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chlamydia strain spreads among gay men

chlamydia strain spreads among gay men

U.S. officials report 80 confirmed LGV cases, virtually all among gay men

Study data presented at last week's National STD Prevention Conference in Jacksonville, Fla., show that a rare strain of chlamydia called Lymphogranuloma Venereum (LGV) continues to spread in the United States and other wealthy countries, but new cases have been limited almost exclusively to sexually active gay men. There have been about 80 confirmed LGV cases reported in the United States over the past three years, but because the sexually transmitted disease is difficult to diagnose, government health officials say it's possible there have been hundreds of undiagnosed cases in the country.

Diagnosing LGV requires a complex genetic test, which can take days to produce results. The Centers for Disease Control and Prevention currently has a test that produces results in only a few hours, but its use is limited to only CDC labs. Because diagnosis takes such a long time, researchers say physicians treating patients with any symptoms of the STD--particularly gay male patients--should begin treatment right away before the test results confirm the infection.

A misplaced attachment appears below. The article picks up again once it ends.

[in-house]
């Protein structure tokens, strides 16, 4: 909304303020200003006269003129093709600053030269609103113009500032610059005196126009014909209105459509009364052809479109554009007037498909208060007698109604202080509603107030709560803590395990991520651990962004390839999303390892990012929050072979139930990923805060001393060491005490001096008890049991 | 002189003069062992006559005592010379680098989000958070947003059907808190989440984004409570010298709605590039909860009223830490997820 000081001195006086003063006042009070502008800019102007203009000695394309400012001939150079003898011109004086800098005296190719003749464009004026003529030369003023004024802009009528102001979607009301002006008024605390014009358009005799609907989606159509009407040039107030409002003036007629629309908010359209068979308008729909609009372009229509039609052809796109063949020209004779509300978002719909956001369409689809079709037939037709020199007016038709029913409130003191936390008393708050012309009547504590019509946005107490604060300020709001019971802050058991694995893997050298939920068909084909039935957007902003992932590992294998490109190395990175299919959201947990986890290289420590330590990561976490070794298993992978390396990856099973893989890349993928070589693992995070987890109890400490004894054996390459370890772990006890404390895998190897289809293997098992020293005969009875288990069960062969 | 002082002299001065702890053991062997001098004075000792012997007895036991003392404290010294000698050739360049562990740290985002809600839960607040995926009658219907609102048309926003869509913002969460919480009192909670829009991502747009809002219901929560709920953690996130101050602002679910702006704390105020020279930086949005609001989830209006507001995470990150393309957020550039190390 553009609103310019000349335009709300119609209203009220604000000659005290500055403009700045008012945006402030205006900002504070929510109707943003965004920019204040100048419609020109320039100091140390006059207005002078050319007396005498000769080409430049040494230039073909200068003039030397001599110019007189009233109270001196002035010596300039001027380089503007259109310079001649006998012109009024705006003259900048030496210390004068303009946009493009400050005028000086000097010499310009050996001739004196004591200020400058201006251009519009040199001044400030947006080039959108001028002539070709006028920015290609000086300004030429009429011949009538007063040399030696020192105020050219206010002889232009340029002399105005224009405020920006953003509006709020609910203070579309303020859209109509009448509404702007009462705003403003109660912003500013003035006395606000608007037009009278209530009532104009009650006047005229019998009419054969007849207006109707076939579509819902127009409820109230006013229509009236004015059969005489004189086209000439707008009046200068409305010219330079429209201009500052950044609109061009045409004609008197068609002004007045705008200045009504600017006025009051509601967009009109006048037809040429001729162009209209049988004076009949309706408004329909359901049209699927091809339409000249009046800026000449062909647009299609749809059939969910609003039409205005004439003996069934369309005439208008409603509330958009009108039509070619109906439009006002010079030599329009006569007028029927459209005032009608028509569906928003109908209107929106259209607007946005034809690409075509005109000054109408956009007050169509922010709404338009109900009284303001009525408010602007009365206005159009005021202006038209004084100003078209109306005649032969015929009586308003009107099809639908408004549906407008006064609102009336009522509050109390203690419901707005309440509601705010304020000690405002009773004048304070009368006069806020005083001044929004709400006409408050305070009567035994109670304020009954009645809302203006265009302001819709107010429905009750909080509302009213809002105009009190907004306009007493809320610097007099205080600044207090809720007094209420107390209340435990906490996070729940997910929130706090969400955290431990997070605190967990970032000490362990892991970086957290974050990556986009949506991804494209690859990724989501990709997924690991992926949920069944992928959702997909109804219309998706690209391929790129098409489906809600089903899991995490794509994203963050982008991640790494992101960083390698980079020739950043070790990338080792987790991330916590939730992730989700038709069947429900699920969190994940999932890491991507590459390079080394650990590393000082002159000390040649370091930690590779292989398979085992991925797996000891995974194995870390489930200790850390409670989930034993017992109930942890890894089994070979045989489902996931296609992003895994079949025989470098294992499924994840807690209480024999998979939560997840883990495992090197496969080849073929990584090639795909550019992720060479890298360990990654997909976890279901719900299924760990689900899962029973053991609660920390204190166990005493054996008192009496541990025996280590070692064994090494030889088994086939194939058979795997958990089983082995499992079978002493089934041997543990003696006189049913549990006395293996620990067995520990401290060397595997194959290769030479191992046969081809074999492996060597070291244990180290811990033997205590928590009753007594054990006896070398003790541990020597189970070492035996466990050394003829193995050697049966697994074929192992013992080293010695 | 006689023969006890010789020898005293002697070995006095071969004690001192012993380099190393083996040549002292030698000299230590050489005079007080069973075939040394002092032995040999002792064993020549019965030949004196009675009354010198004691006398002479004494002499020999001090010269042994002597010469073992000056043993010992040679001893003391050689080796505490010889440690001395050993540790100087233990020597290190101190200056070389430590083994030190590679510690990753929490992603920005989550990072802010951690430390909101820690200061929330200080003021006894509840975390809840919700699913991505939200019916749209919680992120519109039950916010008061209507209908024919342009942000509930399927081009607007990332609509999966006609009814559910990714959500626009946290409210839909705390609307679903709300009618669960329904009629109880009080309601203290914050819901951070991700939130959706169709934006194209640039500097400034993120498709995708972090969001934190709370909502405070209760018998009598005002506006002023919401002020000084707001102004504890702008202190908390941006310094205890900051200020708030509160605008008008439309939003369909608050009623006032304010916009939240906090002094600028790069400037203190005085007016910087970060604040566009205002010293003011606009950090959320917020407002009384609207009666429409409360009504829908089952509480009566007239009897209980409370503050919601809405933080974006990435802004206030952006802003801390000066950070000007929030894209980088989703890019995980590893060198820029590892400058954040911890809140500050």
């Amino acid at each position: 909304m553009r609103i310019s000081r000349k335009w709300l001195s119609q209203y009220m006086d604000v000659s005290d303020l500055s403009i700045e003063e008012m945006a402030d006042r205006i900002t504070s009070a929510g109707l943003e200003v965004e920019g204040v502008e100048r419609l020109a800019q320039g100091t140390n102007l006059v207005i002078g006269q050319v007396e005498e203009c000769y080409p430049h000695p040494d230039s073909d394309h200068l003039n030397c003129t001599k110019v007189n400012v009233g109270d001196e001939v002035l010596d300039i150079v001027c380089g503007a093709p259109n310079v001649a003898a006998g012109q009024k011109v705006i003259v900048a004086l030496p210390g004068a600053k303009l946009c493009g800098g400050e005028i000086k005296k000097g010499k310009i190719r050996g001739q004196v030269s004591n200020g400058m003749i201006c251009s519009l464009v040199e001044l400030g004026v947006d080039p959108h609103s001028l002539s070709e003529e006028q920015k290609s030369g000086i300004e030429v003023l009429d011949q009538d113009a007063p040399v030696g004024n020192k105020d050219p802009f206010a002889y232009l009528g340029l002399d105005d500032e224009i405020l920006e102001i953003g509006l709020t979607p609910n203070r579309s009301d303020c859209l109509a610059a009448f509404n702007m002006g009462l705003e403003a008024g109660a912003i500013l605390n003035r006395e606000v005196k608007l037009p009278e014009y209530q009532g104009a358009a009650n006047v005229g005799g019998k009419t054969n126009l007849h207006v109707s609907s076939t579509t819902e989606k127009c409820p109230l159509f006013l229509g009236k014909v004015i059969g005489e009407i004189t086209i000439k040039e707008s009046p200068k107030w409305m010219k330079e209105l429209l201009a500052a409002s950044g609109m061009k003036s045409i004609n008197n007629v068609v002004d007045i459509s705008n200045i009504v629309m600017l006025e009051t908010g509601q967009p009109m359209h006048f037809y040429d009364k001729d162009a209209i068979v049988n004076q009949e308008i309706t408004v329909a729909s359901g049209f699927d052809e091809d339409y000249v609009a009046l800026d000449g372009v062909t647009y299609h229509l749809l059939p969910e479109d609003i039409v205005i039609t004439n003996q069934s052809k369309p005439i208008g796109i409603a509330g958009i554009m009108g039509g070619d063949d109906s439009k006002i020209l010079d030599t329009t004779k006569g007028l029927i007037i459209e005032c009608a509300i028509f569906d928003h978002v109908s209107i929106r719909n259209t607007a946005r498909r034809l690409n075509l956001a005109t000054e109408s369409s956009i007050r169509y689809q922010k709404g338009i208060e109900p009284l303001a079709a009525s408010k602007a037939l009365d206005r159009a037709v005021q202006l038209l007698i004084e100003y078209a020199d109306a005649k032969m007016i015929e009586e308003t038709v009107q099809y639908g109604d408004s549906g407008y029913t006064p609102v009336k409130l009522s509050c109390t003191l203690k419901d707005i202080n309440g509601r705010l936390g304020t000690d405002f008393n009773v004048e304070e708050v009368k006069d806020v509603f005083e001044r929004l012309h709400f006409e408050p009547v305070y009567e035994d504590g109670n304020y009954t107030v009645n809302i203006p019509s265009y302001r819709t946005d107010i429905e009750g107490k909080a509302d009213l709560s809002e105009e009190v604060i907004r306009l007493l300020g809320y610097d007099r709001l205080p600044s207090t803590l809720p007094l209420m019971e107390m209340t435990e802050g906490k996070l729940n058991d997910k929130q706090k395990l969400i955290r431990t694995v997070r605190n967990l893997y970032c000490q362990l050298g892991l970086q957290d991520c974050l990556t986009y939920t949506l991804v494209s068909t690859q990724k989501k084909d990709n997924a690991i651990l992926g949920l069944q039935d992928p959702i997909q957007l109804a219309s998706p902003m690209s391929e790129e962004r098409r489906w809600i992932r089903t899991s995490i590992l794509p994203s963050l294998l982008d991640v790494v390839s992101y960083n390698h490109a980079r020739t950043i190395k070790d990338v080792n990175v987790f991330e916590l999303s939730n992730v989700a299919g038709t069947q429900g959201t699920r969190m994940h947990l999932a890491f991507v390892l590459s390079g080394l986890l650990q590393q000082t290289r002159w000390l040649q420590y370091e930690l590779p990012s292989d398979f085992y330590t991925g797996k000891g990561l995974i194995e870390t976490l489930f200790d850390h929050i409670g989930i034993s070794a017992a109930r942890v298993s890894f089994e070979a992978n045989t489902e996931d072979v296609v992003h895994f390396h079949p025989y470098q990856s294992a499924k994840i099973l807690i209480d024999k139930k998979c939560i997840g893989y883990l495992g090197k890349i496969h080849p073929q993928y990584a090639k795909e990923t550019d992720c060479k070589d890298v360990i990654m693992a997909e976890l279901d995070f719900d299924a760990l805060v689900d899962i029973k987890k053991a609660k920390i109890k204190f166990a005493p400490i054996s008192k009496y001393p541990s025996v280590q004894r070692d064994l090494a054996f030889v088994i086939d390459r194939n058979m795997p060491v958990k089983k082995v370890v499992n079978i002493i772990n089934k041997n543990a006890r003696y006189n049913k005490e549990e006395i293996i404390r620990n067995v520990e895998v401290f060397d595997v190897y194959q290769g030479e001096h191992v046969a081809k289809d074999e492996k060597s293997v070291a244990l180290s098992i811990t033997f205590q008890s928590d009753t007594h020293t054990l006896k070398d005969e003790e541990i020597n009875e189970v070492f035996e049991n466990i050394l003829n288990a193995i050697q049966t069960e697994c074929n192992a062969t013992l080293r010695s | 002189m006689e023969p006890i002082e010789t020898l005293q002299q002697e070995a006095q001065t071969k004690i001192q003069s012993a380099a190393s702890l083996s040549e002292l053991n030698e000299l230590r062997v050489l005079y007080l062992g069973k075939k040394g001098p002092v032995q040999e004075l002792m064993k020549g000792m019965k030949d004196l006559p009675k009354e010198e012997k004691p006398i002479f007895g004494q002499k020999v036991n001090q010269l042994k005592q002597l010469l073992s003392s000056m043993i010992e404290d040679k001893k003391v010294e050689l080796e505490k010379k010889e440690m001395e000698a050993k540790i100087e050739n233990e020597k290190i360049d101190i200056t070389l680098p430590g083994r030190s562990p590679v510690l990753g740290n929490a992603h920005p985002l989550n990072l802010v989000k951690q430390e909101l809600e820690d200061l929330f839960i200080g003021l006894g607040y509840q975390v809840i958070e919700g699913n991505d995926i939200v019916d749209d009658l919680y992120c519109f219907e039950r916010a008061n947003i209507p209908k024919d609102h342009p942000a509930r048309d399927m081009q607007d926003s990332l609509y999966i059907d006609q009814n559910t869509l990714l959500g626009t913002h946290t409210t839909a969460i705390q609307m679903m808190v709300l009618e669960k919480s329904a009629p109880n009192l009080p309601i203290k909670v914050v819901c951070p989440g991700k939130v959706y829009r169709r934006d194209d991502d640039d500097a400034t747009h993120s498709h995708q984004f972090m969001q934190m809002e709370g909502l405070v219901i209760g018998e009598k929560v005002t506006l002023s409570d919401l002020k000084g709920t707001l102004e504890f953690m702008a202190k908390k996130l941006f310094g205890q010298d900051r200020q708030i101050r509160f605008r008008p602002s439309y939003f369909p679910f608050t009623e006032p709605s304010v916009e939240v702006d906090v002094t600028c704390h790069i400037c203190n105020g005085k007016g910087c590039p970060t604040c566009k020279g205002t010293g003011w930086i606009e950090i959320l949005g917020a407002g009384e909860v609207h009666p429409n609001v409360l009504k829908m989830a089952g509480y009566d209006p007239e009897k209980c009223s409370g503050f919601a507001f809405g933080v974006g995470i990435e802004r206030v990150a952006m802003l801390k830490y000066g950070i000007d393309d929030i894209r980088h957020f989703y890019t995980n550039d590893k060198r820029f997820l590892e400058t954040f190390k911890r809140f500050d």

Symptoms of the STD include cramping, inflammation of the rectum and anus, genital and rectal ulcers, and bleeding. Left untreated, LGV can cause permanent genital and rectal scarring. Severe cases can cause a fatal infection of the lining of the brain. The STD is treatable with antibiotics, chiefly doxycycline, but because it is so virulent, it requires a three-week course of drugs, much longer than standard chlamydia treatment.

LGV is relatively common in areas of Asia, Africa, and South America but rare in developed nations. However, the STD was reported among gay men in the Netherlands in 2004. Since then, it has been diagnosed among gay men in several European countries and Canada as well as in several U.S. cities. Health officials believe most U.S. cases of the STD have been linked with unprotected anal sex.

Because the STD causes open sores and bleeding, health officials say LGV infection significantly boosts the risks for HIV infection. (The Advocate)

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